Windows Phone 7 NoDo is a no go?

The Windows Phone logo

Comment: The on-dragging rollout of Windows Phone 7's NoDo' update is (and that I can still use the present tense in Q2 of 2011 says everything) really quite a howler on Microsoft's part in the race for market share in the ultra-competitive smartphone market. What's worse is that it could actually prove to be to its detriment, even at this relatively adolescent stage in the developing platform's lifespan.

The story of NoDo's naming due to a lack of doughnuts at a Microsoft meeting might have been humourous for a short while. However, the chortling has turned to bit-chomping from WP7 users, as we became really rather sick and tired of waiting for some palatable news on when our handsets might be graced with the version 7.0.7390.0.

What justification is there for such dissatisfaction? It's not that delays to software or new operating system updates are unheard of; we all know that. It's not that owners of WP7 phones aren't understanding either those who bought an iPhone before the release of iOS 3.0 will have either knowingly acquired or stuck with handsets lacking copy and paste. The growing sense of indignation isn't helped by the fact that the (relatively minor) update was originally pencilled in for January. The real justification then is that Microsoft is doing itself and its users no favours - and the users are more than aware of it.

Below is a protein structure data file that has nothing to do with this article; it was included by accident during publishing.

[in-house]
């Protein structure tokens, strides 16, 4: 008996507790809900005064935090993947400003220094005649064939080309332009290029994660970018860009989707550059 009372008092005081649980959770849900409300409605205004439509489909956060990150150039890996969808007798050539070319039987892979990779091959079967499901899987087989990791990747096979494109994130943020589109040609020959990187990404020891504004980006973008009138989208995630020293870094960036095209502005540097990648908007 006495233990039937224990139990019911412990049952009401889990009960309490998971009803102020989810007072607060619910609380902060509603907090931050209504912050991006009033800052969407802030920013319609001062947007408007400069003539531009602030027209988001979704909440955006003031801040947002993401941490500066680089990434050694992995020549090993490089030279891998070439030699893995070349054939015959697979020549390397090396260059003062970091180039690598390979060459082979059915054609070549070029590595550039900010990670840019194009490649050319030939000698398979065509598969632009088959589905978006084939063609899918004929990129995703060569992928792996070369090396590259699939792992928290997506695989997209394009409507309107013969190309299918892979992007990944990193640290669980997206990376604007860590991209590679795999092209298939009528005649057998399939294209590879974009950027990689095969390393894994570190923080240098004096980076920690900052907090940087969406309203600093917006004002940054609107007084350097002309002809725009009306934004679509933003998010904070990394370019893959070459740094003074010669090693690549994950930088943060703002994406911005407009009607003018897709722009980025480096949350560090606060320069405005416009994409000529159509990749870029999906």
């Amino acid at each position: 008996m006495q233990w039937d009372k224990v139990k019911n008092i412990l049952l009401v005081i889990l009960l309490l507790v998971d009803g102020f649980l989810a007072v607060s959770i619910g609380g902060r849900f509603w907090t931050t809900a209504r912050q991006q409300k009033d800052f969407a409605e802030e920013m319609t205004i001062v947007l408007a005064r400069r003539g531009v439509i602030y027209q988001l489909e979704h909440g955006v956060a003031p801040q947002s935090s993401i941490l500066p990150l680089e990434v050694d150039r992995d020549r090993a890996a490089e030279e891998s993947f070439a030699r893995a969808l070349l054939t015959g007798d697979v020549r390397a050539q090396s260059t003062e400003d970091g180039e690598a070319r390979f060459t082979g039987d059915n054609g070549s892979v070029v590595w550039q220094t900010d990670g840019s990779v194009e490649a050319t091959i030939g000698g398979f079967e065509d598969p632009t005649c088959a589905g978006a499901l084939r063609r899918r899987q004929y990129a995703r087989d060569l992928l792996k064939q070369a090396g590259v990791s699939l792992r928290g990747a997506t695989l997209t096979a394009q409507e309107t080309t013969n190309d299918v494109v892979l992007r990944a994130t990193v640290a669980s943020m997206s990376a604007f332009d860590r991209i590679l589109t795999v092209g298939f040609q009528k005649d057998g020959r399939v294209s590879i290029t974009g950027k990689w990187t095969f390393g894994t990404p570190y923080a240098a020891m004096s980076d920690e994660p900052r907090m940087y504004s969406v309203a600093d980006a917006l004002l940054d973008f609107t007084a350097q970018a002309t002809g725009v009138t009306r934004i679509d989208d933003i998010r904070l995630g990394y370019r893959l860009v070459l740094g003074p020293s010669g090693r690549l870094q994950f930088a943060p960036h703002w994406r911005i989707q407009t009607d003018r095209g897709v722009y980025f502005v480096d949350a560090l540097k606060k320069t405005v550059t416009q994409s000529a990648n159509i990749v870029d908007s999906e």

Windows Phone 7 isn't a bad mobile platform. Those using it might not have access to the many, many apps of Android or iOS, the openness of the former or the effortlessly slick experience of the latter. I might even concede that Microsoft's graphically glitzy approach may quickly become tedious. But WP7 is different enough to be a decent option in the market, and for the most part it does its different enough' job pretty well.

Yet whether WP7's user experience is maintained or improved upon enough to claw Microsoft some serious market share, can only be judged not only upon updates, but timely and frequent updates providing necessary as well as requested tweaks and changes. Waiting for those is what we sometimes have to do as end-users, but to wait for so long, through delay after delay, and to then have NoDo arrive in such a scatter-gun fashion (or still not at all) smacks of a lack of priority at worst and a lack of organisation at best.

Whichever one is the reason behind NoDo's tardy release, neither are particularly endearing or reassuring to WP7 adopters. Some have gone so far as to debrand' their phones just to get the update done and dusted. Microsoft needs to improve its practices substantially if Windows Phone 7 is to have a serious chance of catching up with the clear front-runners.